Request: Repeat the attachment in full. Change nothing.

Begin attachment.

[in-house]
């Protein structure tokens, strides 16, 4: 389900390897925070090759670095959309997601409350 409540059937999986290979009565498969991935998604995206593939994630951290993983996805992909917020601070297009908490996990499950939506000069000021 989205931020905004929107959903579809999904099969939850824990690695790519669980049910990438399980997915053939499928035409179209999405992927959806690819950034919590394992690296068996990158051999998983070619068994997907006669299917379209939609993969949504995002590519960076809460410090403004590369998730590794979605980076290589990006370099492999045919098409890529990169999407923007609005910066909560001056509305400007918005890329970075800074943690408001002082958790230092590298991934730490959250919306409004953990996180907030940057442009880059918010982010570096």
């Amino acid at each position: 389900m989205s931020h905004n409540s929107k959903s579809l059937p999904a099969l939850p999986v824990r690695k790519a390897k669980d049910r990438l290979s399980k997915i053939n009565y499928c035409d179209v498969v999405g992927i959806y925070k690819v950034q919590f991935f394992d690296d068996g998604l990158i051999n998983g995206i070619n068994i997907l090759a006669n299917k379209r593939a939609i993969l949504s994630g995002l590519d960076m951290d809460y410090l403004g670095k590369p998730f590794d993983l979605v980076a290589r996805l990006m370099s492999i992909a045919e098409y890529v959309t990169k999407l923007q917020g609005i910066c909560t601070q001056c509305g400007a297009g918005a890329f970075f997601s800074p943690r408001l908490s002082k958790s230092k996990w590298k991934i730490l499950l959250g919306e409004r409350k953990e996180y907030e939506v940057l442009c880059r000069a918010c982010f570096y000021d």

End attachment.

[in-house]
């Protein structure tokens, strides 16, 4: 389900390897925070090759670095959309997601409350 409540059937999986290979009565498969991935998604995206593939994630951290993983996805992909917020601070297009908490996990499950939506000069000021 989205931020905004929107959903579809999904099969939850824990690695790519669980049910990438399980997915053939499928035409179209999405992927959806690819950034919590394992690296068996990158051999998983070619068994997907006669299917379209939609993969949504995002590519960076809460410090403004590369998730590794979605980076290589990006370099492999045919098409890529990169999407923007609005910066909560001056509305400007918005890329970075800074943690408001002082958790230092590298991934730490959250919306409004953990996180907030940057442009880059918010982010570096």
């Amino acid at each position: 389900m989205s931020h905004n409540s929107k959903s579809l059937p999904a099969l939850p999986v824990r690695k790519a390897k669980d049910r990438l290979s399980k997915i053939n009565y499928c035409d179209v498969v999405g992927i959806y925070k690819v950034q919590f991935f394992d690296d068996g998604l990158i051999n998983g995206i070619n068994i997907l090759a006669n299917k379209r593939a939609i993969l949504s994630g995002l590519d960076m951290d809460y410090l403004g670095k590369p998730f590794d993983l979605v980076a290589r996805l990006m370099s492999i992909a045919e098409y890529v959309t990169k999407l923007q917020g609005i910066c909560t601070q001056c509305g400007a297009g918005a890329f970075f997601s800074p943690r408001l908490s002082k958790s230092k996990w590298k991934i730490l499950l959250g919306e409004r409350k953990e996180y907030e939506v940057l442009c880059r000069a918010c982010f570096y000021d």